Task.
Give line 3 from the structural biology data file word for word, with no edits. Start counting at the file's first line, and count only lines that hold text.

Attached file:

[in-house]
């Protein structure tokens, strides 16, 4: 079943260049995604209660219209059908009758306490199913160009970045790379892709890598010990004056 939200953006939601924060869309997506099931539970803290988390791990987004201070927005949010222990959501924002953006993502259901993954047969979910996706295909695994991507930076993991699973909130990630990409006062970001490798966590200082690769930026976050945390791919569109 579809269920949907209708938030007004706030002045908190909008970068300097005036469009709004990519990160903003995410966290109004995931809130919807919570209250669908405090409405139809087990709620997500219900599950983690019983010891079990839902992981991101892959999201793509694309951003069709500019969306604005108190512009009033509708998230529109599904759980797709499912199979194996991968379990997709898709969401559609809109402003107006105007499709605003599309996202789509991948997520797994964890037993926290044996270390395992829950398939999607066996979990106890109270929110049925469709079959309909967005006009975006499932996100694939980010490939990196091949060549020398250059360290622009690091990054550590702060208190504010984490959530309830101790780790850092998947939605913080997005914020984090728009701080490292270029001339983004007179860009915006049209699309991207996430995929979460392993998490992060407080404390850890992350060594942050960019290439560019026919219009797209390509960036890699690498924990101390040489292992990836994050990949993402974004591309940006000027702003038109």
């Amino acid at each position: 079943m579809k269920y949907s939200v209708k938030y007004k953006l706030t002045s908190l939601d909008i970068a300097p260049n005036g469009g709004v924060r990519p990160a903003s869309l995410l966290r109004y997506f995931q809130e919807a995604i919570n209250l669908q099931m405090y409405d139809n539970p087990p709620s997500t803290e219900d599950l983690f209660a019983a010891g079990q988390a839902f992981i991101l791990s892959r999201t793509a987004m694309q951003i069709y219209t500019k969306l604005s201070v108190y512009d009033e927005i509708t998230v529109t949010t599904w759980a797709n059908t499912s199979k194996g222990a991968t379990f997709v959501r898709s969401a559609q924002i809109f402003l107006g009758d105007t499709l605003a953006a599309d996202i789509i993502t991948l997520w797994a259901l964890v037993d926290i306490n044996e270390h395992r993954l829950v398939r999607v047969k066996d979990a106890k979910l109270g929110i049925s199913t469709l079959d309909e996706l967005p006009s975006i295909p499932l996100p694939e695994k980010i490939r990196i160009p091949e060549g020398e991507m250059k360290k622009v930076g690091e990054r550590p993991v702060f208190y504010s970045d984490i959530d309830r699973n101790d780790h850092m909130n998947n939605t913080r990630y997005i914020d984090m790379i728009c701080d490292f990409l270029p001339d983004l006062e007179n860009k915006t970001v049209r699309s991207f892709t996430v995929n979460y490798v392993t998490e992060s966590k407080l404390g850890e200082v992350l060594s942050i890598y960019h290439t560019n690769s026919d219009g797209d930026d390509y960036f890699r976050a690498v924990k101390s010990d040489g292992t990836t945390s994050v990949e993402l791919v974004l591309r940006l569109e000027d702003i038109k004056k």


């Amino acid at each position: 079943m579809k269920y949907s939200v209708k938030y007004k953006l706030t002045s908190l939601d909008i970068a300097p260049n005036g469009g709004v924060r990519p990160a903003s869309l995410l966290r109004y997506f995931q809130e919807a995604i919570n209250l669908q099931m405090y409405d139809n539970p087990p709620s997500t803290e219900d599950l983690f209660a019983a010891g079990q988390a839902f992981i991101l791990s892959r999201t793509a987004m694309q951003i069709y219209t500019k969306l604005s201070v108190y512009d009033e927005i509708t998230v529109t949010t599904w759980a797709n059908t499912s199979k194996g222990a991968t379990f997709v959501r898709s969401a559609q924002i809109f402003l107006g009758d105007t499709l605003a953006a599309d996202i789509i993502t991948l997520w797994a259901l964890v037993d926290i306490n044996e270390h395992r993954l829950v398939r999607v047969k066996d979990a106890k979910l109270g929110i049925s199913t469709l079959d309909e996706l967005p006009s975006i295909p499932l996100p694939e695994k980010i490939r990196i160009p091949e060549g020398e991507m250059k360290k622009v930076g690091e990054r550590p993991v702060f208190y504010s970045d984490i959530d309830r699973n101790d780790h850092m909130n998947n939605t913080r990630y997005i914020d984090m790379i728009c701080d490292f990409l270029p001339d983004l006062e007179n860009k915006t970001v049209r699309s991207f892709t996430v995929n979460y490798v392993t998490e992060s966590k407080l404390g850890e200082v992350l060594s942050i890598y960019h290439t560019n690769s026919d219009g797209d930026d390509y960036f890699r976050a690498v924990k101390s010990d040489g292992t990836t945390s994050v990949e993402l791919v974004l591309r940006l569109e000027d702003i038109k004056k």